allen ginsberg, jack kerouac, the beats
posted in literature
from allen ginsberg, jack kerouac, the beats posted in literature by pete_nice
Founded as an all-paperback bookstore by Peter D. Martin in 1952, the name City Lights is an homage to the Charlie Chaplin film of the same name. Martin also used the name for a magazine he was publishing in San Francisco at the same time.
In 1953, the poet Lawrence Ferlinghetti was walking by the storefront and noticed Martin hanging up a sign. Ferlinghetti told Martin he had written for his magazine, and that he had always wanted to own a bookstore. They both invested $500 and became partners in the store.
In 1955, Ferlinghetti heard Allen Ginsberg reciting Howl at the Six Gallery and offered to publish it. The poem was published in 1956, and the resulting obscenity trial was not entirely unexpected given the prevailing attitude towards drug use and homosexuality at the time.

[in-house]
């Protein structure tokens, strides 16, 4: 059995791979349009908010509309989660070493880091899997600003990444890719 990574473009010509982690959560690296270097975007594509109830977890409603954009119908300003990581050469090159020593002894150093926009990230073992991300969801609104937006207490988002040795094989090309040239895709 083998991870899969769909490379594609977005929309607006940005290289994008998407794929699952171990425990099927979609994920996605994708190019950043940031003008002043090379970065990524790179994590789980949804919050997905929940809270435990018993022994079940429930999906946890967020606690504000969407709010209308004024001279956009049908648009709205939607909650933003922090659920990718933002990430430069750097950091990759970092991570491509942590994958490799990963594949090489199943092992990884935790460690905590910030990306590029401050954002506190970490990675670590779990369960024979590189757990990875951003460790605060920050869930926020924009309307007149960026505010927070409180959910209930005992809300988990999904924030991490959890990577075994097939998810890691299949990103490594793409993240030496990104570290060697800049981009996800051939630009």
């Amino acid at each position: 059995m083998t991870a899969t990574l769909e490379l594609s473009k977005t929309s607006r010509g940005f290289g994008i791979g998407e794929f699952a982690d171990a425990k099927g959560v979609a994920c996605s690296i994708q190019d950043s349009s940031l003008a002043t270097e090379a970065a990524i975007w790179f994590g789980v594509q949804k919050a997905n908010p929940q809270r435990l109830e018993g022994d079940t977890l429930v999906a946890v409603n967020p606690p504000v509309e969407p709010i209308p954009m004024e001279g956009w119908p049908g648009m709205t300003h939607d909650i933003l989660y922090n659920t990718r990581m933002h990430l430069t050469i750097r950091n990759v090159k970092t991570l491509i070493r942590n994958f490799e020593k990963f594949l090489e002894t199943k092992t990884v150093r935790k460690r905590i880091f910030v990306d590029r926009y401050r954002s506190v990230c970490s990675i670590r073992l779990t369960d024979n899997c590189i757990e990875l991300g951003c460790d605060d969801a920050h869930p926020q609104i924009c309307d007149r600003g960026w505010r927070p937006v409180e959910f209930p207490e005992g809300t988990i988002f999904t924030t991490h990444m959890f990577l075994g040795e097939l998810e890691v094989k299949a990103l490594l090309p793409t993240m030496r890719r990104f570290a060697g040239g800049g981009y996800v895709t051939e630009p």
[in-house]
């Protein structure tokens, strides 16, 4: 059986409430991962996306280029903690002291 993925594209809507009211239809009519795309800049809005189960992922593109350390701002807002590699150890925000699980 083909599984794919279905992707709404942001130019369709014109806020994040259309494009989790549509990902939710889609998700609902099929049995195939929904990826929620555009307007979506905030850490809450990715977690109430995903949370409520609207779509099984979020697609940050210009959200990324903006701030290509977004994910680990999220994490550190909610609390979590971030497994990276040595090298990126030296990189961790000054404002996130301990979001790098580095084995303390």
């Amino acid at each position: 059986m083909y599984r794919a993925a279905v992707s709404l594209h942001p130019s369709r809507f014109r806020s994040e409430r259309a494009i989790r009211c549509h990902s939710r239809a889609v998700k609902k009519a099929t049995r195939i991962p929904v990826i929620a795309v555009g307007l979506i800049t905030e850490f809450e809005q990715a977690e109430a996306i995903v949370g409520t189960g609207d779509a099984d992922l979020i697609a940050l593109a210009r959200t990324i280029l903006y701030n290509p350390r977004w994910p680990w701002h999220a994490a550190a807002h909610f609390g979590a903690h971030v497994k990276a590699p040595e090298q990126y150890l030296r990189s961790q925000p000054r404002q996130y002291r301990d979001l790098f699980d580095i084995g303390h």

The presiding judge at the obscenity trial declared that Howl was not obscene and that a book with “the slightest redeeming social importance” was guaranteed First Amendment protection.